Saturn V 500F Rocket
NASA recently released images of its SLS rocket. Pictured: View looking up at work platforms surrounding a Saturn V 500F rocket in the Vehicle Assembly Building (VAB) at the Kennedy Space Center, Florida, 1966. NASA/Interim Archives/Getty Images)

NASA may well be on its way to Mars, and recently, it released a series of images of its Space Launch System (SLS) spacecraft. Strangely, some parts of the rocket were blurred.

There is a space race going on, and countries continue to be careful about the kind of information that goes out about their respective technologies beyond Earth’s orbit. The same goes for NASA. According to the space agency, it follows specific protocols and policies when releasing images and possibly sensitive data.

The recent photos of the SLS rocket with some blurred parts fall under this. In a statement to NASA Watch's Keith Cowling, the space agency clarified that NASA and Boeing export control representatives review images released via the NASA website, the media or social sites. Blurring some parts of the photos will ensure that no confidential information gets leaked as specified by an export control representative. Before release, the images will also go through a NASA public affairs officer.

The SLS, which is slated for a test flight this year, was shown in the series of photos released only with a large part of its body obscured and NASA Watch was the first to spot the blurred portions.

According to The Sun, NASA may be blurring the images to hide some top secret technology from rival nations. Other reasons could also include keeping the name of the rocket confidential for now or hiding controversial military technology. NASA did clarify that whoever kept portions of the images blurred was doing it according to the standard procedure. Hardware completion becomes sensitive as it progresses, so NASA export control officers are looking at the photos once again to see if they have sensitive data.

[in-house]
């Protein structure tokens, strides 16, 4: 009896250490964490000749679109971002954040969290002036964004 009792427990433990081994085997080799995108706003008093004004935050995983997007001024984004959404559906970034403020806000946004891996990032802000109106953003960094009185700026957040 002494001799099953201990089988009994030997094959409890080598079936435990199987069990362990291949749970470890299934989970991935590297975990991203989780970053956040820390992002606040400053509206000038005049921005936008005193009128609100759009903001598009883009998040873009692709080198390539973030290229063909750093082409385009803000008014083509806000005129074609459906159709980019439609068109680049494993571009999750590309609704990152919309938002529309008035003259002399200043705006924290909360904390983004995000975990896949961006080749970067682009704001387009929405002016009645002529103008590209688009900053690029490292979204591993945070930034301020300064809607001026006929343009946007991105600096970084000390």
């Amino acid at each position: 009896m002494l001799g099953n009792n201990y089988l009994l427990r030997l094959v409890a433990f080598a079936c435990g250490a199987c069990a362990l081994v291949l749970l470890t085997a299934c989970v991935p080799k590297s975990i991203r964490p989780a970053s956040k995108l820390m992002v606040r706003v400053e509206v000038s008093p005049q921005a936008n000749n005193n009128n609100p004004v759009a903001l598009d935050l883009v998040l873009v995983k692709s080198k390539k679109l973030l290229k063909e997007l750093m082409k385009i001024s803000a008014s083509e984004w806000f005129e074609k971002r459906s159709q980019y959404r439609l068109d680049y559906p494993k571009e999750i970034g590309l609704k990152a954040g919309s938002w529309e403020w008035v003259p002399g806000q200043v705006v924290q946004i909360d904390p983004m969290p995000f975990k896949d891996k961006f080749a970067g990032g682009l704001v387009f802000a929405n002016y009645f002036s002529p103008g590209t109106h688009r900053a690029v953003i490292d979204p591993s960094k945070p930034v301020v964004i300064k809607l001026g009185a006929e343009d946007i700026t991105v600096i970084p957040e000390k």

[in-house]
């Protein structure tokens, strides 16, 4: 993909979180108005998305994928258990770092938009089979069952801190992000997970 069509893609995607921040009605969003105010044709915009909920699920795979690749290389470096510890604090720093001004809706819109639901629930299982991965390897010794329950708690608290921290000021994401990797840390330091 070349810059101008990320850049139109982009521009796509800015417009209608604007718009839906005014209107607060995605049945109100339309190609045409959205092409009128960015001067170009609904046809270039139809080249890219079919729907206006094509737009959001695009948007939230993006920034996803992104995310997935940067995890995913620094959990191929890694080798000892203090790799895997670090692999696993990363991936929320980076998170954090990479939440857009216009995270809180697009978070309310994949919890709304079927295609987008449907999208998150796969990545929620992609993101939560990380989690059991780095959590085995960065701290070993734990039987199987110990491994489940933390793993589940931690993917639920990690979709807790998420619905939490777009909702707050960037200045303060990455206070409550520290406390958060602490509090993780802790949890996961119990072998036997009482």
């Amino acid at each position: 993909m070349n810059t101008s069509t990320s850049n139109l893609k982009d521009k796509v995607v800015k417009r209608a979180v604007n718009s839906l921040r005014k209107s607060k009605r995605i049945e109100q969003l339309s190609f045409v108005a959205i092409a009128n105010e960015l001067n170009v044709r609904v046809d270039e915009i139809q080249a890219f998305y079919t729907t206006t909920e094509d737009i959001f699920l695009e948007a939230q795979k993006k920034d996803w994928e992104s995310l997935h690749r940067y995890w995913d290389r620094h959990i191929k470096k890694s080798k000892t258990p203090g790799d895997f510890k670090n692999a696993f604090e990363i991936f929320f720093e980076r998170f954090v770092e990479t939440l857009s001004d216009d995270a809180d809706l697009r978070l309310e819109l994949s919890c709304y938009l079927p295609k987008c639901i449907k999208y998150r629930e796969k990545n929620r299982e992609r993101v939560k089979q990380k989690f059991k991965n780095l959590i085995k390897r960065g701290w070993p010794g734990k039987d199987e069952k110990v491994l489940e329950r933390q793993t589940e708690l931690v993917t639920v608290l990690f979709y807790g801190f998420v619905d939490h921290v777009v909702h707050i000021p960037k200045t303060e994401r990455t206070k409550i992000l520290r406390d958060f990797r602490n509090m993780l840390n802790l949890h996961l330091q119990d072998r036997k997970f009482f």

This is not the only mission that NASA is trying to pull off. Recently, its Jet Propulsion Laboratory expressed interest in exploring Neptune's moon, Triton. According to the proponents, studying the icy cold moon may open up possibilities for alien life. With its temperature and activeness, scientists believe it may contain an ocean sustaining alien life.

Louise Prockter, director of the Lunar and Planetary Institute in Houston and the principal investigator of the proposed mission, said that it is now time to do the exploration. They are confident that the agency will approve the proposal given that they will be exploring a distant side of the solar system without incurring billions of dollars of cost.

A spacecraft named Trident will be used for the expedition. Dr. Amanda Hendrix of the Planetary Science Institute in Tucson, Arizona, said that Triton seems to be active and shows signs of an ocean. Studying the moon can open up possibilities for finding life outside Earth.